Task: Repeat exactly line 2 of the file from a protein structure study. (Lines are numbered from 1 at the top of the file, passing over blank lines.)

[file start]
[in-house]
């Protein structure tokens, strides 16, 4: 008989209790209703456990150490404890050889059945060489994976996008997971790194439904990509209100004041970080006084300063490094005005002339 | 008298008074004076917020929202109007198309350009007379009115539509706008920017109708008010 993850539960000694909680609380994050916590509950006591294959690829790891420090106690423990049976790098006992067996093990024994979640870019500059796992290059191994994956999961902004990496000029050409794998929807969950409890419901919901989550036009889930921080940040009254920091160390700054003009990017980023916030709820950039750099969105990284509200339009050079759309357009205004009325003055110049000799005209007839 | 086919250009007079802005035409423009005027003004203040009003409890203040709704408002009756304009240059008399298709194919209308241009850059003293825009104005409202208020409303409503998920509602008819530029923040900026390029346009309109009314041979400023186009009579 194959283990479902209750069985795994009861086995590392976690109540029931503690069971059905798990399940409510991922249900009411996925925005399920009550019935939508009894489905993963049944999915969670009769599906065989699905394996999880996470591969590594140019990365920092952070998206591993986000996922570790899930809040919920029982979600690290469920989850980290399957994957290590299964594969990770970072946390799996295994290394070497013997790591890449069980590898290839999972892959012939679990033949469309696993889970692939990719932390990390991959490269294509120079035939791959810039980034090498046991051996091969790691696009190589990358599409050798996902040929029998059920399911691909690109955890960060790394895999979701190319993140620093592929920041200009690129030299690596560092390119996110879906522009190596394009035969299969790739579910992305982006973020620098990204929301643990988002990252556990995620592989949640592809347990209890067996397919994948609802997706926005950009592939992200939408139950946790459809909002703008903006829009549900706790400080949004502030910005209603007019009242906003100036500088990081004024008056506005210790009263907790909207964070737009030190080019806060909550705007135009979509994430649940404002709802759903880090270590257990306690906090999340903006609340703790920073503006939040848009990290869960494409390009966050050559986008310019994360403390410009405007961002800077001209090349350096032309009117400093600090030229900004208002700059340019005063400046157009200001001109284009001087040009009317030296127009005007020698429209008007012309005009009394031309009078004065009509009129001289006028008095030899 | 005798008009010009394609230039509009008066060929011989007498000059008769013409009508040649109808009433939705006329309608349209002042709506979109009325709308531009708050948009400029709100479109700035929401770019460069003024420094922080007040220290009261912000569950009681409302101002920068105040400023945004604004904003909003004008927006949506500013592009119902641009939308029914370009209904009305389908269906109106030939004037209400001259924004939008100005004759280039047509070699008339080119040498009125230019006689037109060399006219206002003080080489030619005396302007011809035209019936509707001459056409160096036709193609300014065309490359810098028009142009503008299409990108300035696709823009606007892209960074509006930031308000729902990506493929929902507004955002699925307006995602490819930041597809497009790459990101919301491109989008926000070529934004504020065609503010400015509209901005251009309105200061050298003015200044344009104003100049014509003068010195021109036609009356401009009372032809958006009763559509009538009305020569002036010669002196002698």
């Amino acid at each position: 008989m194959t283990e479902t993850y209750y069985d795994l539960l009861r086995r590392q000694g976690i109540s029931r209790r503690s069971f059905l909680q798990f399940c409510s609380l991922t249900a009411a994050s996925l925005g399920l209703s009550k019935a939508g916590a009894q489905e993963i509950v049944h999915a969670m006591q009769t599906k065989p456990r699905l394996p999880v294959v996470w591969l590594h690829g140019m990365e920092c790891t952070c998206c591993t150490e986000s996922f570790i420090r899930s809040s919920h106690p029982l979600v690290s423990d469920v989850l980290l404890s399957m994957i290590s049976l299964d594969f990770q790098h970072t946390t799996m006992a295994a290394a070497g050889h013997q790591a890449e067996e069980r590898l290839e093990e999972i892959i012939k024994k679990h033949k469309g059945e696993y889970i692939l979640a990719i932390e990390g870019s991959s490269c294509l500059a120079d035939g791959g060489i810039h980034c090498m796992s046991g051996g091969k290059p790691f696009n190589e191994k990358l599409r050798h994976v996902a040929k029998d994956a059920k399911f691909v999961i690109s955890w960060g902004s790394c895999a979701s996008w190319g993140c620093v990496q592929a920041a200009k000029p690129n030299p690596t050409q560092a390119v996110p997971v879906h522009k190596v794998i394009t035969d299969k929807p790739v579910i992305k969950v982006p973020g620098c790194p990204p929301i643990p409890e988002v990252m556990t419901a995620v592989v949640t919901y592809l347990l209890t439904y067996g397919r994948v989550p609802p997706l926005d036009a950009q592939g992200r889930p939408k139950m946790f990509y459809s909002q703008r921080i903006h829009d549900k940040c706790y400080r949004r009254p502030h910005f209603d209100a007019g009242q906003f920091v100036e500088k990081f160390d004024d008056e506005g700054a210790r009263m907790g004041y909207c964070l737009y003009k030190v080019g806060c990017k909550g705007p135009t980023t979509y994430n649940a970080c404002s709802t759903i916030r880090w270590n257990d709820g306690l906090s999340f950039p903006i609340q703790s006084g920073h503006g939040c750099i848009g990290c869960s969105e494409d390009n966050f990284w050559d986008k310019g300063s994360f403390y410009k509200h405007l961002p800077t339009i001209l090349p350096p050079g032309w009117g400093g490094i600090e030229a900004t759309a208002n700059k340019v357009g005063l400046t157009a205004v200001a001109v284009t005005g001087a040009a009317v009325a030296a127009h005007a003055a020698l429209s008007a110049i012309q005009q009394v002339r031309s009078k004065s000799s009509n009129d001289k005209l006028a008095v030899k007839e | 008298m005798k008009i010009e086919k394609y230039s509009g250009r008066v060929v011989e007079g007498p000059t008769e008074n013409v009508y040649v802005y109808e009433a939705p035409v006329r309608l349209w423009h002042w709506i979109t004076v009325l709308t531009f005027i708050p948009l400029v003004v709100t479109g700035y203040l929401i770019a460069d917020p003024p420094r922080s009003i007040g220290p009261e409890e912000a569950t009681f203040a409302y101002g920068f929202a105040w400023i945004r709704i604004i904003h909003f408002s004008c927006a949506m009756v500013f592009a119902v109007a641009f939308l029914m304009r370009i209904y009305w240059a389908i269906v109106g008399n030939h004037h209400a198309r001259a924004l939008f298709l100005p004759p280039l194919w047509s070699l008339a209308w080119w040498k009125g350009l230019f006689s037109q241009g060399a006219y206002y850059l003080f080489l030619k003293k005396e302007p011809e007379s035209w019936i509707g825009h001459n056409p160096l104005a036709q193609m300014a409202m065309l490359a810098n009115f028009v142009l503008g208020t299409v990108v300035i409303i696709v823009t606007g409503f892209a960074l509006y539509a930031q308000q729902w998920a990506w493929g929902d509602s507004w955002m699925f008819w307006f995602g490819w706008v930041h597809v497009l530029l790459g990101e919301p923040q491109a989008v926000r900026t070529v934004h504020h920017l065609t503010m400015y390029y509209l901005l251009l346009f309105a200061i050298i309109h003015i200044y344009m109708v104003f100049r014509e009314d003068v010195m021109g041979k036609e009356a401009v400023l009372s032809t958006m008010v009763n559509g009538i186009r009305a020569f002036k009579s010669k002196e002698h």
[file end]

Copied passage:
């Protein structure tokens, strides 16, 4: 008989209790209703456990150490404890050889059945060489994976996008997971790194439904990509209100004041970080006084300063490094005005002339 | 008298008074004076917020929202109007198309350009007379009115539509706008920017109708008010 993850539960000694909680609380994050916590509950006591294959690829790891420090106690423990049976790098006992067996093990024994979640870019500059796992290059191994994956999961902004990496000029050409794998929807969950409890419901919901989550036009889930921080940040009254920091160390700054003009990017980023916030709820950039750099969105990284509200339009050079759309357009205004009325003055110049000799005209007839 | 086919250009007079802005035409423009005027003004203040009003409890203040709704408002009756304009240059008399298709194919209308241009850059003293825009104005409202208020409303409503998920509602008819530029923040900026390029346009309109009314041979400023186009009579 194959283990479902209750069985795994009861086995590392976690109540029931503690069971059905798990399940409510991922249900009411996925925005399920009550019935939508009894489905993963049944999915969670009769599906065989699905394996999880996470591969590594140019990365920092952070998206591993986000996922570790899930809040919920029982979600690290469920989850980290399957994957290590299964594969990770970072946390799996295994290394070497013997790591890449069980590898290839999972892959012939679990033949469309696993889970692939990719932390990390991959490269294509120079035939791959810039980034090498046991051996091969790691696009190589990358599409050798996902040929029998059920399911691909690109955890960060790394895999979701190319993140620093592929920041200009690129030299690596560092390119996110879906522009190596394009035969299969790739579910992305982006973020620098990204929301643990988002990252556990995620592989949640592809347990209890067996397919994948609802997706926005950009592939992200939408139950946790459809909002703008903006829009549900706790400080949004502030910005209603007019009242906003100036500088990081004024008056506005210790009263907790909207964070737009030190080019806060909550705007135009979509994430649940404002709802759903880090270590257990306690906090999340903006609340703790920073503006939040848009990290869960494409390009966050050559986008310019994360403390410009405007961002800077001209090349350096032309009117400093600090030229900004208002700059340019005063400046157009200001001109284009001087040009009317030296127009005007020698429209008007012309005009009394031309009078004065009509009129001289006028008095030899 | 005798008009010009394609230039509009008066060929011989007498000059008769013409009508040649109808009433939705006329309608349209002042709506979109009325709308531009708050948009400029709100479109700035929401770019460069003024420094922080007040220290009261912000569950009681409302101002920068105040400023945004604004904003909003004008927006949506500013592009119902641009939308029914370009209904009305389908269906109106030939004037209400001259924004939008100005004759280039047509070699008339080119040498009125230019006689037109060399006219206002003080080489030619005396302007011809035209019936509707001459056409160096036709193609300014065309490359810098028009142009503008299409990108300035696709823009606007892209960074509006930031308000729902990506493929929902507004955002699925307006995602490819930041597809497009790459990101919301491109989008926000070529934004504020065609503010400015509209901005251009309105200061050298003015200044344009104003100049014509003068010195021109036609009356401009009372032809958006009763559509009538009305020569002036010669002196002698």